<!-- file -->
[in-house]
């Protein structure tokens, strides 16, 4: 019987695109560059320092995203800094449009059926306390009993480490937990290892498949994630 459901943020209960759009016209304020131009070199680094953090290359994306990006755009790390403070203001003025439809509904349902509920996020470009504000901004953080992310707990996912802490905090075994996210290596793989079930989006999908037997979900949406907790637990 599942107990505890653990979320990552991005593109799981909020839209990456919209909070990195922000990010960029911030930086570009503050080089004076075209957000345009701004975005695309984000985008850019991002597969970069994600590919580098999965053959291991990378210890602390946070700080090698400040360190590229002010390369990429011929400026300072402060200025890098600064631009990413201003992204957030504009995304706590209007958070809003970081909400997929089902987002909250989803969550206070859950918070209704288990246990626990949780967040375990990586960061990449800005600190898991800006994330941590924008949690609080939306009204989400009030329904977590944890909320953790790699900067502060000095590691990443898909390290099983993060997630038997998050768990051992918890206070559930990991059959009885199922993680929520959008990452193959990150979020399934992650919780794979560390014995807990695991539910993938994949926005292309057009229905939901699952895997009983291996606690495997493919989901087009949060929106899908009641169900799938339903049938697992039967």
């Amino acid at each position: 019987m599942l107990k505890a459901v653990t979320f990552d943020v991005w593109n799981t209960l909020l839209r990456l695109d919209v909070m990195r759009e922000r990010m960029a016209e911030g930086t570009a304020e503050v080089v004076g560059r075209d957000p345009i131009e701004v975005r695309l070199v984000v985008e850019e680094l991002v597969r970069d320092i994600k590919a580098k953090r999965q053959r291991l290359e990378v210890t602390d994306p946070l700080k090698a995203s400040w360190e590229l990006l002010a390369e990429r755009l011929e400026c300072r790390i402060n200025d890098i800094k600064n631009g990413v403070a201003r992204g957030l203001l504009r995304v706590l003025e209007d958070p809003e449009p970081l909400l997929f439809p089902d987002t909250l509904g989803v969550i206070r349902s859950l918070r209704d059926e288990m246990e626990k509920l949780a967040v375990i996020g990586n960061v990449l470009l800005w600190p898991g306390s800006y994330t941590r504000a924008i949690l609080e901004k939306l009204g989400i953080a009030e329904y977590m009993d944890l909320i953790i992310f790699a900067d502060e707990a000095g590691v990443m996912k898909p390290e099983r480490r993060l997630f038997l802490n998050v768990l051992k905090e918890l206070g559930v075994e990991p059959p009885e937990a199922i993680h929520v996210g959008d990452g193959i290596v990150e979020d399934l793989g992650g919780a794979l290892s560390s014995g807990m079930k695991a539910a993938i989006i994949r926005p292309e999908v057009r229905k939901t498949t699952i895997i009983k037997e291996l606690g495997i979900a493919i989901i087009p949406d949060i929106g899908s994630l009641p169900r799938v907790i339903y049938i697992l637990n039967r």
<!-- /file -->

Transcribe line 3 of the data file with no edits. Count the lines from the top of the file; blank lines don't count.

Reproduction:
């Amino acid at each position: 019987m599942l107990k505890a459901v653990t979320f990552d943020v991005w593109n799981t209960l909020l839209r990456l695109d919209v909070m990195r759009e922000r990010m960029a016209e911030g930086t570009a304020e503050v080089v004076g560059r075209d957000p345009i131009e701004v975005r695309l070199v984000v985008e850019e680094l991002v597969r970069d320092i994600k590919a580098k953090r999965q053959r291991l290359e990378v210890t602390d994306p946070l700080k090698a995203s400040w360190e590229l990006l002010a390369e990429r755009l011929e400026c300072r790390i402060n200025d890098i800094k600064n631009g990413v403070a201003r992204g957030l203001l504009r995304v706590l003025e209007d958070p809003e449009p970081l909400l997929f439809p089902d987002t909250l509904g989803v969550i206070r349902s859950l918070r209704d059926e288990m246990e626990k509920l949780a967040v375990i996020g990586n960061v990449l470009l800005w600190p898991g306390s800006y994330t941590r504000a924008i949690l609080e901004k939306l009204g989400i953080a009030e329904y977590m009993d944890l909320i953790i992310f790699a900067d502060e707990a000095g590691v990443m996912k898909p390290e099983r480490r993060l997630f038997l802490n998050v768990l051992k905090e918890l206070g559930v075994e990991p059959p009885e937990a199922i993680h929520v996210g959008d990452g193959i290596v990150e979020d399934l793989g992650g919780a794979l290892s560390s014995g807990m079930k695991a539910a993938i989006i994949r926005p292309e999908v057009r229905k939901t498949t699952i895997i009983k037997e291996l606690g495997i979900a493919i989901i087009p949406d949060i929106g899908s994630l009641p169900r799938v907790i339903y049938i697992l637990n039967r």